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A 592 post collection


Coffee & Code

 •  Filed under Links, Cultural Offering, Execupundit

The blogroll has been chirping about coffee shops. First it was Future Lawyer:

First, some of us refuse to pay 3 to 5 dollars for a cup of coffee, so we don't spend a lot of time in Starbucks. But, we do have lunch at Panera Bread, and we don't use the public WiFi there either. At least, we don't use it without first tunneling through a VPN.

Why Lawyers Should Never Use Starbucks WiFi by Future Lawyer

Then Cultural Offering.

I freely admit that I dislike Starbucks. On the few of occasions I have been in the chain - airports, a meeting or two, and when an employee needed to throw up (seemed the perfect spot) - I found myself wanting to tell the students to try the library and the adults to try a tie and a home office.

The shoes bother me the most by Cultural Offering

Then Execupundit.

I like Starbucks. It is a convenient and comfortable meeting spot. I ignore the computer users who are tapping away at, no doubt, the next War and Peace. The Americano is a nice watered-down version of their strong coffee. When ordering I still use small, medium, and large rather than their menu lingo. That immediately signals "out of touch" to the staff and thus is desirable.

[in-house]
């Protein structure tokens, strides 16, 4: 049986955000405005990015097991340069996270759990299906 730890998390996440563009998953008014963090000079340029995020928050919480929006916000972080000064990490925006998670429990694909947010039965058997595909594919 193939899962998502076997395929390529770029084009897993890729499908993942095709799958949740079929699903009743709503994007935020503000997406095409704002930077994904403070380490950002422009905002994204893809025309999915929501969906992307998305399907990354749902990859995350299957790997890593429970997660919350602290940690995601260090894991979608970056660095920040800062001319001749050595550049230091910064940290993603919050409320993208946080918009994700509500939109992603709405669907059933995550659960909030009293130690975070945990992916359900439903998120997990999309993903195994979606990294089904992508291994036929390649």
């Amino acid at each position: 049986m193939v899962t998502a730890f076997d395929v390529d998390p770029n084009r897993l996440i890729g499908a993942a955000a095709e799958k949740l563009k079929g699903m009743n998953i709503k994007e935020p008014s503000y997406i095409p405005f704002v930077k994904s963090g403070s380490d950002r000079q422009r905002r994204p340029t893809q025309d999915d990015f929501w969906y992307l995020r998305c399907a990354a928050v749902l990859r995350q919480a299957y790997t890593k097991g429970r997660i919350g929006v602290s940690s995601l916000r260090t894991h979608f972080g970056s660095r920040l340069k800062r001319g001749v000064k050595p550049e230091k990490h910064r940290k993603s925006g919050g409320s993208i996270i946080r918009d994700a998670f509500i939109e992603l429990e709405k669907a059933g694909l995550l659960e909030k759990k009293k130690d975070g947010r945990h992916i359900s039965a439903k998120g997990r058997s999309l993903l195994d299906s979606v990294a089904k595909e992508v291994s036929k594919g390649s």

The Starbucks Experience: In But Not Of by Execupundit

I'm fortunate enough to have a coffee shop in town that isn't Starbucks, has plenty of seating and has some damn good coffee for those mornings when I need it to make the code flow.

And yes I also say small, medium or large.

The Real Star

 •  Filed under Links, Star Wars

Although I didn't attend Star Wars Celebration, it was clear from many people online that this was the biggest thing to come out of the convention.

The event was the first Star Wars convention since she died last year at age 60, and day after day, collaborators and castmates took the opportunity to pay tribute to her. And somehow, somewhere in the process, an event dedicated to promoting one of the most valuable entertainment properties in the world became something different — an opportunity for fans to say goodbye.

Carrie Fisher was the real star of Star Wars Celebration by The Verge